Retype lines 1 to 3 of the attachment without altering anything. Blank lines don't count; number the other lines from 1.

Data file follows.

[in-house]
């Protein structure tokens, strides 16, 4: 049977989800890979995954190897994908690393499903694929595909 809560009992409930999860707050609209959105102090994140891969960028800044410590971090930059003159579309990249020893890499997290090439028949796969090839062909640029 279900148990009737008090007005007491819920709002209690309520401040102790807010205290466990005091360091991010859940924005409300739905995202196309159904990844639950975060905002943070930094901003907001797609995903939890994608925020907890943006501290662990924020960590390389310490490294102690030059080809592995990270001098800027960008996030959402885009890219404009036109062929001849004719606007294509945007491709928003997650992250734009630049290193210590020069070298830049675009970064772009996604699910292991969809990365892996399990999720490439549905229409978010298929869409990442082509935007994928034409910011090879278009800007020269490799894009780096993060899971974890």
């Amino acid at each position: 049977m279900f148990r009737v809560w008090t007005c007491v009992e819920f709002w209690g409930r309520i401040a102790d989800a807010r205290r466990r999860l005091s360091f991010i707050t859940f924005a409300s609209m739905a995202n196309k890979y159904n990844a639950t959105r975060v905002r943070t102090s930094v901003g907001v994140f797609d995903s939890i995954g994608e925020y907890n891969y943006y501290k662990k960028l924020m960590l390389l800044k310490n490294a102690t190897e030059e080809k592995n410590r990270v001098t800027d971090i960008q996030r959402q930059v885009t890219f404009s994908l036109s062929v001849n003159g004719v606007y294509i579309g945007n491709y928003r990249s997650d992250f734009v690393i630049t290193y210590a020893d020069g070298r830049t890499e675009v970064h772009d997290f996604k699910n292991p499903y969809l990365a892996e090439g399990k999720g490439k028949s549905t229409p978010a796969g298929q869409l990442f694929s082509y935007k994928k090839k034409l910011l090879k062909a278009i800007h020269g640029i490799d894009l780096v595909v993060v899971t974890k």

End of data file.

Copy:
[in-house]
């Protein structure tokens, strides 16, 4: 049977989800890979995954190897994908690393499903694929595909 809560009992409930999860707050609209959105102090994140891969960028800044410590971090930059003159579309990249020893890499997290090439028949796969090839062909640029 279900148990009737008090007005007491819920709002209690309520401040102790807010205290466990005091360091991010859940924005409300739905995202196309159904990844639950975060905002943070930094901003907001797609995903939890994608925020907890943006501290662990924020960590390389310490490294102690030059080809592995990270001098800027960008996030959402885009890219404009036109062929001849004719606007294509945007491709928003997650992250734009630049290193210590020069070298830049675009970064772009996604699910292991969809990365892996399990999720490439549905229409978010298929869409990442082509935007994928034409910011090879278009800007020269490799894009780096993060899971974890």
């Amino acid at each position: 049977m279900f148990r009737v809560w008090t007005c007491v009992e819920f709002w209690g409930r309520i401040a102790d989800a807010r205290r466990r999860l005091s360091f991010i707050t859940f924005a409300s609209m739905a995202n196309k890979y159904n990844a639950t959105r975060v905002r943070t102090s930094v901003g907001v994140f797609d995903s939890i995954g994608e925020y907890n891969y943006y501290k662990k960028l924020m960590l390389l800044k310490n490294a102690t190897e030059e080809k592995n410590r990270v001098t800027d971090i960008q996030r959402q930059v885009t890219f404009s994908l036109s062929v001849n003159g004719v606007y294509i579309g945007n491709y928003r990249s997650d992250f734009v690393i630049t290193y210590a020893d020069g070298r830049t890499e675009v970064h772009d997290f996604k699910n292991p499903y969809l990365a892996e090439g399990k999720g490439k028949s549905t229409p978010a796969g298929q869409l990442f694929s082509y935007k994928k090839k034409l910011l090879k062909a278009i800007h020269g640029i490799d894009l780096v595909v993060v899971t974890k």